Designing Secure Medical Devices: Building Cybersecurity into the Development Process
Are your medical devices hackable? If they’re connected to networks, other devices or the internet, you need Designing Secure Medical Devices: Building Cybersecurity into the Development Process.
You see, hackers are targeting your medical devices right now. And regulators are looking to you to step up, strengthen security and stay ahead of the threats.
Designing Secure Medical Devices explains how to incorporate risk and vulnerability assessment into each stage of development, from initial design to validation, testing and implementation, so you stay compliant and address the FDA’s requirements on cybersecurity and the policies of regulators in other regions.
This report shares how cybersecurity considerations can be built into your quality systems, presents common failures devicemakers have made — and the FDA has caught — and discusses how to demonstrate your device’s security in regulatory submissions and inspections, including building in security measures, firewalls and fail-safe functions to protect users from falling victim to hackers.
The U.S. Department of Health and Human Services listed medical devices as one of the top five cybersecurity threats: the smallest tampering or most innocent error can cost lives.
But when 70% of devices are estimated to be running outdated, no-longer-supported Windows operating systems — which may have critical vulnerabilities for which a patch was long-ago available — you have your work cut out for you.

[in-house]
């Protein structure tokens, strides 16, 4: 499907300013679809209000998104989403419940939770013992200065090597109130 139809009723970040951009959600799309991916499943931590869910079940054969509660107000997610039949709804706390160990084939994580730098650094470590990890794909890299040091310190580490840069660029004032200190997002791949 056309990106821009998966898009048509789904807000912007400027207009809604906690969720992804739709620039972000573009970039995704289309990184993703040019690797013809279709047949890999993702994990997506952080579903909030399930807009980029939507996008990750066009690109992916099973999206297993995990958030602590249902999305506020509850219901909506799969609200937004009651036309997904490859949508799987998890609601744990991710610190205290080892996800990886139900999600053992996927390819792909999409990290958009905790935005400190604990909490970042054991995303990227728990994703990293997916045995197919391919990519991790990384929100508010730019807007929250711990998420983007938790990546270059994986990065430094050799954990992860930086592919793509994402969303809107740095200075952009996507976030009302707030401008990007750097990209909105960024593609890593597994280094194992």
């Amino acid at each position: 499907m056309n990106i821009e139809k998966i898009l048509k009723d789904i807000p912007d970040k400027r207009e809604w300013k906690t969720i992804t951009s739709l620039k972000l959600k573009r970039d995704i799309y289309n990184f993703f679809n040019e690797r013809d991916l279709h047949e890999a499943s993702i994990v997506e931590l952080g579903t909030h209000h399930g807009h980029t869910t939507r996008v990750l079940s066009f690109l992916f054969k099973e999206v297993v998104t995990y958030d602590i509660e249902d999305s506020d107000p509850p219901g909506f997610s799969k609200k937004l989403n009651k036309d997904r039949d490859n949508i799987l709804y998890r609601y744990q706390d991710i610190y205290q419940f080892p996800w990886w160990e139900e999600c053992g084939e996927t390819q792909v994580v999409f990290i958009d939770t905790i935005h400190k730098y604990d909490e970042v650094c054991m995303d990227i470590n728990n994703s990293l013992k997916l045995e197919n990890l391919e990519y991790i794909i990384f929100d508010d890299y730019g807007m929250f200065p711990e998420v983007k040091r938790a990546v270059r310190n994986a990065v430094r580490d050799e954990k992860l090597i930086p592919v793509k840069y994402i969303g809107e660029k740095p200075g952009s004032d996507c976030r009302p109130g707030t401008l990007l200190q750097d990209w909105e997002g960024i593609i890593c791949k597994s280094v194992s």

Designing Secure Medical Devices is your cybersecurity insurance.
Management report takeaways:
- How cybersecurity relates to design controls specifically and the quality system more generally
- Key tips for explaining and defending cybersecurity measures during an FDA or other regulatory inspection
- How to educate investigators and auditors unfamiliar with cybersecurity issues
- How addressing cybersecurity risk relates to product risk management
- Common cybersecurity issues identified during inspections and submission reviews
- How to incorporate cybersecurity documentation into a device’s design history file
You can’t afford to ignore this threat. Stay compliant, protect your devices — and protect patients — with Designing Secure Medical Devices: Building Cybersecurity into the Development Process.
About the Contributor
Eric Henry is a senior quality systems and compliance adviser in the FDA and Life Sciences practice of the law firm King & Spalding. He has 30 years of global leadership and practitioner experience in a variety of quality, compliance and product development roles, with a specialization in large organizational change and remediation programs, software quality (including cybersecurity), medical device design controls, risk management, audit management and management controls.
Who Will Benefit
- Software engineers
- Quality assurance/engineering personnel
- Regulatory affairs personnel
- Legal professionals
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